You’ll need the same documentation when it comes to opening an individual bank account. Social Security numbers, photo ID and other personal identifying information will be required for both applicants.
Rather than opening a new single joint account, you may instead decide to add your partner to your existing bank account.
Once your account is open, you can easily transfer money from one of your separate accounts to fund your new joint checking account.
See also: Our top picks for the best joint checking accounts of 2023.
Who should open a joint checking account?
While anyone can open a joint checking or savings account, couples who are in stable and committed relationships are the most likely to have one. Sharing a bank account requires trust, transparency and clear communication.
While having a joint bank account doesn’t mean you can’t also hold separate bank accounts, it does require a lot of honesty around your finances.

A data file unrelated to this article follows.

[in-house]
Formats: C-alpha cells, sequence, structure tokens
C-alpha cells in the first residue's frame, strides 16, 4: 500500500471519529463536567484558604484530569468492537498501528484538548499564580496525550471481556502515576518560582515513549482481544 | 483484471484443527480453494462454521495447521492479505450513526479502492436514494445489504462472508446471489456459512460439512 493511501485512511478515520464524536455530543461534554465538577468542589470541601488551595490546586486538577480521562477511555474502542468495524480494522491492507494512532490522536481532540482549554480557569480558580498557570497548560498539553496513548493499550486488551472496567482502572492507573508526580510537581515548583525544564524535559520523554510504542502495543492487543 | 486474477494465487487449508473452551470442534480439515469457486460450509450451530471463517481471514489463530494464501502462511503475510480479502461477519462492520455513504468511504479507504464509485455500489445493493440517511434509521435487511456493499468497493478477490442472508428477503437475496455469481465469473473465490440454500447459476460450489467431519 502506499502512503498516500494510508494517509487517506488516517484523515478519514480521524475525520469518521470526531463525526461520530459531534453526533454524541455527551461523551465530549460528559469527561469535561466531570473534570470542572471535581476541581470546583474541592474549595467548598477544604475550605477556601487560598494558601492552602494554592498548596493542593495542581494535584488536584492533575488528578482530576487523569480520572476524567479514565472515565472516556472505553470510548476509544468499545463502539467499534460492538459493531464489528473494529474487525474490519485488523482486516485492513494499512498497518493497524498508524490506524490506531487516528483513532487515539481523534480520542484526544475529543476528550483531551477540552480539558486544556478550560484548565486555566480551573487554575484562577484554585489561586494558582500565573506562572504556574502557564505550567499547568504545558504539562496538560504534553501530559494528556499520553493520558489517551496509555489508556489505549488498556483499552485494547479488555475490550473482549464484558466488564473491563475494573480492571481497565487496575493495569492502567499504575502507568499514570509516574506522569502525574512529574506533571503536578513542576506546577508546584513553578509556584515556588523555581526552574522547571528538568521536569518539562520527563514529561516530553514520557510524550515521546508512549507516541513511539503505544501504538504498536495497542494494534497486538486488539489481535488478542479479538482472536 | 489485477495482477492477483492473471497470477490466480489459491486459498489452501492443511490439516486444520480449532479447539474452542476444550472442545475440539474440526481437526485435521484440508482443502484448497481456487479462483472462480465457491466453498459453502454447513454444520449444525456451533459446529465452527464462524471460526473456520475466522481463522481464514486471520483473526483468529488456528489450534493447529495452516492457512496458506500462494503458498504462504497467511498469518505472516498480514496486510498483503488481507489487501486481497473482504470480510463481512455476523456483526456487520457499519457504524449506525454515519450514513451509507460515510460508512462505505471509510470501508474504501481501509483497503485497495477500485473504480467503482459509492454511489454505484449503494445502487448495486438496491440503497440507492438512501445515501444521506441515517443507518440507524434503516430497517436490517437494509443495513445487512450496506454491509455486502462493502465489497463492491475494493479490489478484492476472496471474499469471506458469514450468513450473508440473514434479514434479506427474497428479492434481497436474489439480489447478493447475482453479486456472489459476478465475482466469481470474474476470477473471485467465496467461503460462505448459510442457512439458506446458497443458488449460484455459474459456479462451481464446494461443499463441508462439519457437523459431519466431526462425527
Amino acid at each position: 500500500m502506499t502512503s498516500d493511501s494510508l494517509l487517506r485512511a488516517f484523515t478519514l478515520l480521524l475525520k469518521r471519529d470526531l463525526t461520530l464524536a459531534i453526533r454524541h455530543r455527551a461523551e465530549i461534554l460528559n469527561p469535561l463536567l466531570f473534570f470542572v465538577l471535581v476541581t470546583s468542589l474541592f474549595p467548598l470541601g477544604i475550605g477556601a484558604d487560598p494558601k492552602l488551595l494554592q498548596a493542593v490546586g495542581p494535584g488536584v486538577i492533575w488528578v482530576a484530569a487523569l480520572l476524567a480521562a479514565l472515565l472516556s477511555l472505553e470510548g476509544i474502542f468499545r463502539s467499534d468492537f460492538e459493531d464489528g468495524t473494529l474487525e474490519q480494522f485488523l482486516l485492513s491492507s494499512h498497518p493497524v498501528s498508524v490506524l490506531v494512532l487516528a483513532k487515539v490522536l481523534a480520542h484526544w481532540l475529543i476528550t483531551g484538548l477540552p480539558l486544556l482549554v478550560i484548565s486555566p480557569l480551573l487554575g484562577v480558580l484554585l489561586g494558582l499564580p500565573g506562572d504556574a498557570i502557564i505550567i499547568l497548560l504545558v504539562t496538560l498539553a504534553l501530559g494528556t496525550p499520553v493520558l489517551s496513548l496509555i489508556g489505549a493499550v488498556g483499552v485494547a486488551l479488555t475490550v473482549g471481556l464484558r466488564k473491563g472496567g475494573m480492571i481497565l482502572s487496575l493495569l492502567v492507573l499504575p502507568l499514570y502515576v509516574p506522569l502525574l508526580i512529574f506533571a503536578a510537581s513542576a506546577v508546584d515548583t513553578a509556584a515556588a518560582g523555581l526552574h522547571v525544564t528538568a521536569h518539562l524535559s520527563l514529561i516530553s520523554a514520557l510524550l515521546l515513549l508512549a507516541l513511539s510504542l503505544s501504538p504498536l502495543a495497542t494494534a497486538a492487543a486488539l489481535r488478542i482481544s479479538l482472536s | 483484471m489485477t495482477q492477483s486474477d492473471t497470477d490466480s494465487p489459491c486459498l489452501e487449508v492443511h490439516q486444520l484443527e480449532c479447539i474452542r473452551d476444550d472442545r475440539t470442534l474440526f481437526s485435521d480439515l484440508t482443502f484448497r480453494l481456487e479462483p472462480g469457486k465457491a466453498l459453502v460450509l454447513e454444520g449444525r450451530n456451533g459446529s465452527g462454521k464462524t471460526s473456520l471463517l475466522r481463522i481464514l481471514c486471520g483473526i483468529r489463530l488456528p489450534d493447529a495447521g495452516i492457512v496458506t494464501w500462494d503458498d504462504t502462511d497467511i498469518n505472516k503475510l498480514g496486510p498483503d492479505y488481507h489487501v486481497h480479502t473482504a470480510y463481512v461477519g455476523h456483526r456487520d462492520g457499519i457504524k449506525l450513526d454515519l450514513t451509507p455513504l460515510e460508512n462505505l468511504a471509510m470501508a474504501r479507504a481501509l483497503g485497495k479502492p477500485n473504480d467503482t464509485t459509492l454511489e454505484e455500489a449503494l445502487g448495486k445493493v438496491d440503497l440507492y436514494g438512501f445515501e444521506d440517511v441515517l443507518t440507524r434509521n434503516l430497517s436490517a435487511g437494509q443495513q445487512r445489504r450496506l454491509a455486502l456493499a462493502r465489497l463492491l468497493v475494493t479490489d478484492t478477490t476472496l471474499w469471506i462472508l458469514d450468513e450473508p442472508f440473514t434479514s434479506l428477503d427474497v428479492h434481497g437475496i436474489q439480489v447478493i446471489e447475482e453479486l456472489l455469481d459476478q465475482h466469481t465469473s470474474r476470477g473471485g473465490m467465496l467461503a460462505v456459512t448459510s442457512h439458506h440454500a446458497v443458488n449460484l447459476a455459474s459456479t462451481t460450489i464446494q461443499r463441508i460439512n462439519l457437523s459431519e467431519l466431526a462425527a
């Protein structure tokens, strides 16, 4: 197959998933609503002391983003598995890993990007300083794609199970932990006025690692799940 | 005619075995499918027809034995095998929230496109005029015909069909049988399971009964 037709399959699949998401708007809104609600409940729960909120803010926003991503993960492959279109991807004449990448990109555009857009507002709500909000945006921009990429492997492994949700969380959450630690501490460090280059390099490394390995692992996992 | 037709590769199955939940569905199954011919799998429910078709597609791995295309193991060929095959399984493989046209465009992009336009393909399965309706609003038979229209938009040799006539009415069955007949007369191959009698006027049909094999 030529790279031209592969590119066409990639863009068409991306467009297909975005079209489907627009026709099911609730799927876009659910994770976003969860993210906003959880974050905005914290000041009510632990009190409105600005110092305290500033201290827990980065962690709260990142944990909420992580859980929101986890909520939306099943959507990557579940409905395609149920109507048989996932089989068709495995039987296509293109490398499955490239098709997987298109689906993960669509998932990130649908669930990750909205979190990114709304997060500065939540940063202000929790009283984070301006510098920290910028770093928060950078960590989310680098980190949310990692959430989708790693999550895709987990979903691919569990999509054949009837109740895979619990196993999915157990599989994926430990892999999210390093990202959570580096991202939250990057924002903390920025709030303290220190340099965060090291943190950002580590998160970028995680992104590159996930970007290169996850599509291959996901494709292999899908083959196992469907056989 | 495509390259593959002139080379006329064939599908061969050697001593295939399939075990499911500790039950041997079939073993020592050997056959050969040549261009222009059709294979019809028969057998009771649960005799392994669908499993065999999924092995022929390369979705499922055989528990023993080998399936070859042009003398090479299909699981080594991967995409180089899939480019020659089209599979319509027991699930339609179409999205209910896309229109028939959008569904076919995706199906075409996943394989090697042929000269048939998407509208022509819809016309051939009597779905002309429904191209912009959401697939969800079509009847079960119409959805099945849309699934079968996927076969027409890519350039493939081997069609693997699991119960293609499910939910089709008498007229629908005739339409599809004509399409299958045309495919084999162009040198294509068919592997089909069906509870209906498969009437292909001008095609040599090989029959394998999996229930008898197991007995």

A joint checking account can also be useful for parents and teenagers. For example, a parent can easily support and monitor their teens financial activity while they learn to establish good money habits.
A joint checking account makes all account activity visible to both account holders, which makes it a useful tool for parents.
The bottom line when considering a joint bank account is trust and convenience. Many committed couples will have one joint account while also deciding to maintain separate accounts.
But if you want to open a joint account with anybody, you’ve got to have good communication when it comes to money and finances.
Let’s run through the benefits you could enjoy with a joint bank account:
Joint bank accounts can help bring financial transparency and accountability to a relationship. Couples have equal access to manage money, withdraw funds and can see exactly how mutual expenses are paid for. You’ll also better understand how you spend money in relation to your SO.
A joint bank account can also help some people improve their spending habits.